Equality Challenge Unit’s (ECU) Athena SWAN Charter was established in 2005 to encourage and recognise commitment to advancing the careers of women in science, technology, engineering, maths and medicine (STEMM) employment in higher education and research. In 2015 the charter was expanded to recognise work undertaken in arts, humanities, social sciences, business and law (AHSSBL), and in professional and support roles, and for trans staff and students. The charter now recognises work undertaken to address gender equality more broadly, and not just barriers to progression that affect women.
The Medical School was successful in achieving a silver award in 2013 for its achievement and hard work promoting gender equality. In order to achieve a silver award, we worked with colleagues to identify particular challenges, and took action to respond to these, which had a demonstrable impact on the Medical School. As a result of the process, action is being taken to promote truly innovative working environments that allow both men and women to thrive.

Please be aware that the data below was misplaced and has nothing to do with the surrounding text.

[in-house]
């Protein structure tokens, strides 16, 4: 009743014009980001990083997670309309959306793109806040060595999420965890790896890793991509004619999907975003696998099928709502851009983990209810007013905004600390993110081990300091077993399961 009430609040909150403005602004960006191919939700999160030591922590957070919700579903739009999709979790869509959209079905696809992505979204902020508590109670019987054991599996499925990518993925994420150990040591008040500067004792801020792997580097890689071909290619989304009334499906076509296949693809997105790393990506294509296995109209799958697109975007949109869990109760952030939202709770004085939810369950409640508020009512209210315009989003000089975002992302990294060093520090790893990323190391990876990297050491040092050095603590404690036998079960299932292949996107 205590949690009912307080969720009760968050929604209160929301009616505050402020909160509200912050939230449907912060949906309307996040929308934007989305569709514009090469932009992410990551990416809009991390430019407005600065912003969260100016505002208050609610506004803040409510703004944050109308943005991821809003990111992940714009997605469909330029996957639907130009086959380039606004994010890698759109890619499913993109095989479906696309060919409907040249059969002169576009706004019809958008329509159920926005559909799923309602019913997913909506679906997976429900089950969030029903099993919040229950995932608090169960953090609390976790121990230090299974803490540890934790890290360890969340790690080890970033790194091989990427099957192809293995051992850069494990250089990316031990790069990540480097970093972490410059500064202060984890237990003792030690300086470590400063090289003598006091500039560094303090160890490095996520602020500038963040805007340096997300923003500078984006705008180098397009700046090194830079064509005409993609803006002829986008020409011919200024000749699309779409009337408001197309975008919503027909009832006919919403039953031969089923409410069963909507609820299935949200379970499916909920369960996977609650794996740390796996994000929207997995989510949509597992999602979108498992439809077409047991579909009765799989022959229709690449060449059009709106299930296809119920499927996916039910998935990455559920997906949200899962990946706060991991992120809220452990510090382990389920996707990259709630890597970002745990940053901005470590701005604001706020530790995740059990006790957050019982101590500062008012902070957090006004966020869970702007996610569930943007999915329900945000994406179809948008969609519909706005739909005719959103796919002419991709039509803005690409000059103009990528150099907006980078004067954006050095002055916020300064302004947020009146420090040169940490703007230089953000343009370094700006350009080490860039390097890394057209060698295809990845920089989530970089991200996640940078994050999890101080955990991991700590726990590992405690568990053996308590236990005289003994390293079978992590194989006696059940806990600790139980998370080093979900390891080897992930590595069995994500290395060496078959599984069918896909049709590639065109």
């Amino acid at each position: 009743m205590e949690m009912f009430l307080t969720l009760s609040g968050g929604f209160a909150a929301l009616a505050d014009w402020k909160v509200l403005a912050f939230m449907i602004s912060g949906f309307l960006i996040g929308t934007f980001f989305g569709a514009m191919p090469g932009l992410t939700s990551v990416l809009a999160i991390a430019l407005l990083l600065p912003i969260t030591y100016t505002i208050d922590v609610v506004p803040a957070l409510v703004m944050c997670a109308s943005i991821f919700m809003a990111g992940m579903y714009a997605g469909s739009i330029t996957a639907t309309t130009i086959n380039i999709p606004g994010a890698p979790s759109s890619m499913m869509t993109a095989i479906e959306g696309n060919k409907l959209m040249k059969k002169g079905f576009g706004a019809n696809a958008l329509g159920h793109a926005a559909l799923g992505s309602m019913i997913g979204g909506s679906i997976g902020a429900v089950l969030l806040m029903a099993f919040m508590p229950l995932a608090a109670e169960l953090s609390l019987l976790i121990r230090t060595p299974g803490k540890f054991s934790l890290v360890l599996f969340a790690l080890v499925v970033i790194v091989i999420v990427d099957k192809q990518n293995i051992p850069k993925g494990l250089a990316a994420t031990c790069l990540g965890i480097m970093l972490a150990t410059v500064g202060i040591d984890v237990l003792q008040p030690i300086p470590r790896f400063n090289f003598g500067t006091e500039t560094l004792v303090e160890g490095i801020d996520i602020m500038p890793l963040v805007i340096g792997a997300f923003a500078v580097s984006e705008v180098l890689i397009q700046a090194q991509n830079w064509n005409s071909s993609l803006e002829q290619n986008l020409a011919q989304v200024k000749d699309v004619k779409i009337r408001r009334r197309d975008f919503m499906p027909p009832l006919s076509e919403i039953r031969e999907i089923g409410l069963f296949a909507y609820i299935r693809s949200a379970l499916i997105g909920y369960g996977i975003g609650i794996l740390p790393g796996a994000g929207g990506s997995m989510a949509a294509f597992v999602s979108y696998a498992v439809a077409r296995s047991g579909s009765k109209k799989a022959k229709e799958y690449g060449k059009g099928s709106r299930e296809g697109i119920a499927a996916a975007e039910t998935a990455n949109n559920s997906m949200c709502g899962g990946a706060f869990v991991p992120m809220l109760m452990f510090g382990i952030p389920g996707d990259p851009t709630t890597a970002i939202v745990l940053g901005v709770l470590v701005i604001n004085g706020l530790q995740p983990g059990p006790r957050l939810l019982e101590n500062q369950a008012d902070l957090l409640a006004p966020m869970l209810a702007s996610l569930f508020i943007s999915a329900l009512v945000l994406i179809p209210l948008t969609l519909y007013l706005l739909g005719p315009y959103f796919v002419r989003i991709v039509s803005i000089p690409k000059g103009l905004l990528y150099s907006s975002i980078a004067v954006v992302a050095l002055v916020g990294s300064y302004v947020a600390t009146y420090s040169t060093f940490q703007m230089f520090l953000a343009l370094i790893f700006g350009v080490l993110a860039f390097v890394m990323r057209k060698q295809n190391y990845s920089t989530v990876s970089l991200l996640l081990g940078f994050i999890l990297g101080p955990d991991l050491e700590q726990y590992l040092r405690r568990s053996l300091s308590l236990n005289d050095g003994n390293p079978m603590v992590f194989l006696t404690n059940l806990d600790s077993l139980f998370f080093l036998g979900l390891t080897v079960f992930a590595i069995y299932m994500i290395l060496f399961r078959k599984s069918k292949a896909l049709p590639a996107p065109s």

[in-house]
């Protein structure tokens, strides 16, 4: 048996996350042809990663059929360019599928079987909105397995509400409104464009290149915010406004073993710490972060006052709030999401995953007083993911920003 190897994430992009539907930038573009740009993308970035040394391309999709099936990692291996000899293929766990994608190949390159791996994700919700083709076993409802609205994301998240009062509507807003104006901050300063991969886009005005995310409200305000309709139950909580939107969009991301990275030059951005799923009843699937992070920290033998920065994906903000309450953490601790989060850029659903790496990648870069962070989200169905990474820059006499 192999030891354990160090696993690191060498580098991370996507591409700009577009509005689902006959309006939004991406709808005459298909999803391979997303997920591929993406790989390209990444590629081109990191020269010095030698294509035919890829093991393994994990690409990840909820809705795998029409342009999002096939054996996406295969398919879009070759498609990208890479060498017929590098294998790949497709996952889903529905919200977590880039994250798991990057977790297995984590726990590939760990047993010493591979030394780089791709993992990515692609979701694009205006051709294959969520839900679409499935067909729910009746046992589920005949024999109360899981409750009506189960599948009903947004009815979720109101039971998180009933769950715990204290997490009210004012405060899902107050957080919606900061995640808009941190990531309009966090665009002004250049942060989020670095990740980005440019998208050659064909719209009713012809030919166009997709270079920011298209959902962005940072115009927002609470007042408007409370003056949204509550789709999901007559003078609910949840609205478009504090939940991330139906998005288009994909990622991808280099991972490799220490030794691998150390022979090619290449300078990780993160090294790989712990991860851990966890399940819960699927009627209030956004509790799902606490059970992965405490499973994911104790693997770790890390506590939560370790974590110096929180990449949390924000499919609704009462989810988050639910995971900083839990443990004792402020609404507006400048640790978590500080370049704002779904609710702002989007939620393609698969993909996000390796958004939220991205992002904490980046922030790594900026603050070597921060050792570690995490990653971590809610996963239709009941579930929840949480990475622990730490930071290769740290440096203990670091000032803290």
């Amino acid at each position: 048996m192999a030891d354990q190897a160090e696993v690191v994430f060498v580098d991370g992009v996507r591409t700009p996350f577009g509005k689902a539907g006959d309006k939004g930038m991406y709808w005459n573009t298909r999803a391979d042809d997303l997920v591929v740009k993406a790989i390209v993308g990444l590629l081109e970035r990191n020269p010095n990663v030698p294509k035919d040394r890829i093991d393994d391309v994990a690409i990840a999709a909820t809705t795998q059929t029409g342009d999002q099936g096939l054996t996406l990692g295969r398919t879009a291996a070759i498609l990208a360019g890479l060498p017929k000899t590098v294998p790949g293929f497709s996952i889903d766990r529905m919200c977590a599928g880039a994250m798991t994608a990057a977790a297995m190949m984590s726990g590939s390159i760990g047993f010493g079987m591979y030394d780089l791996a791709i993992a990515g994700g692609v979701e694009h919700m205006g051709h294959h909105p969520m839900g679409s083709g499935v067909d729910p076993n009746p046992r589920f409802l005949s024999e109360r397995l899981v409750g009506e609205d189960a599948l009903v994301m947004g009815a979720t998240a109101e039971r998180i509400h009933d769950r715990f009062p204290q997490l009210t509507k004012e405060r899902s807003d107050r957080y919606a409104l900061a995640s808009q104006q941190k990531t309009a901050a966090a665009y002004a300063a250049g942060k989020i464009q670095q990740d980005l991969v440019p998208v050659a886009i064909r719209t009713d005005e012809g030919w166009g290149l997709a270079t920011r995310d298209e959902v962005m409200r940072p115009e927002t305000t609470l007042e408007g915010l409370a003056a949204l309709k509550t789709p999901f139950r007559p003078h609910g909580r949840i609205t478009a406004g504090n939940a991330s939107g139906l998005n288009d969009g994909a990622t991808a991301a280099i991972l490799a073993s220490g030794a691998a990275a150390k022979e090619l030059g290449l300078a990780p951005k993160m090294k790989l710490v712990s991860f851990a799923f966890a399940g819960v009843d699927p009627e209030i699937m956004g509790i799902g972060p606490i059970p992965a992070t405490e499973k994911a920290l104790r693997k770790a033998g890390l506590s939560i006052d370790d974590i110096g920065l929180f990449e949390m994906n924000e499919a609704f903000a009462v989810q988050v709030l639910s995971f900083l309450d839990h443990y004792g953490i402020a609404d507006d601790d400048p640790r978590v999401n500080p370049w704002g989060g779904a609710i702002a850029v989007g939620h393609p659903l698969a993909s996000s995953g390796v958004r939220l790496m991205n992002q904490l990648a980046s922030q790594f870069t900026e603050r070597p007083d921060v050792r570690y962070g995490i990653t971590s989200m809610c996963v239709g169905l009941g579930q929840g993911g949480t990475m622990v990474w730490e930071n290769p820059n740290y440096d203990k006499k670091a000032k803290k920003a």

Sheila Francis, Head of the Department of Infection, Immunity & Cardiovascular Disease and leader of the successful Medical School application said: “Our silver award celebrates all the good work that has gone in to improving the career paths of women in clinical and non-clinical academic medicine over the past several years through mentoring, better support and crucially, through improving the visibility of role models. There is still more work to do and I look forward to a time when such efforts will not be required.”
The Athena SWAN Charter is based on ten key principles. By being part of Athena SWAN, institutions are committing to a progressive charter; adopting these principles within their policies, practices, action plans and culture.
- We acknowledge that academia cannot reach its full potential unless it can benefit from the talents of all.
- We commit to advancing gender equality in academia, in particular, addressing the loss of women across the career pipeline and the absence of women from senior academic, professional and support roles.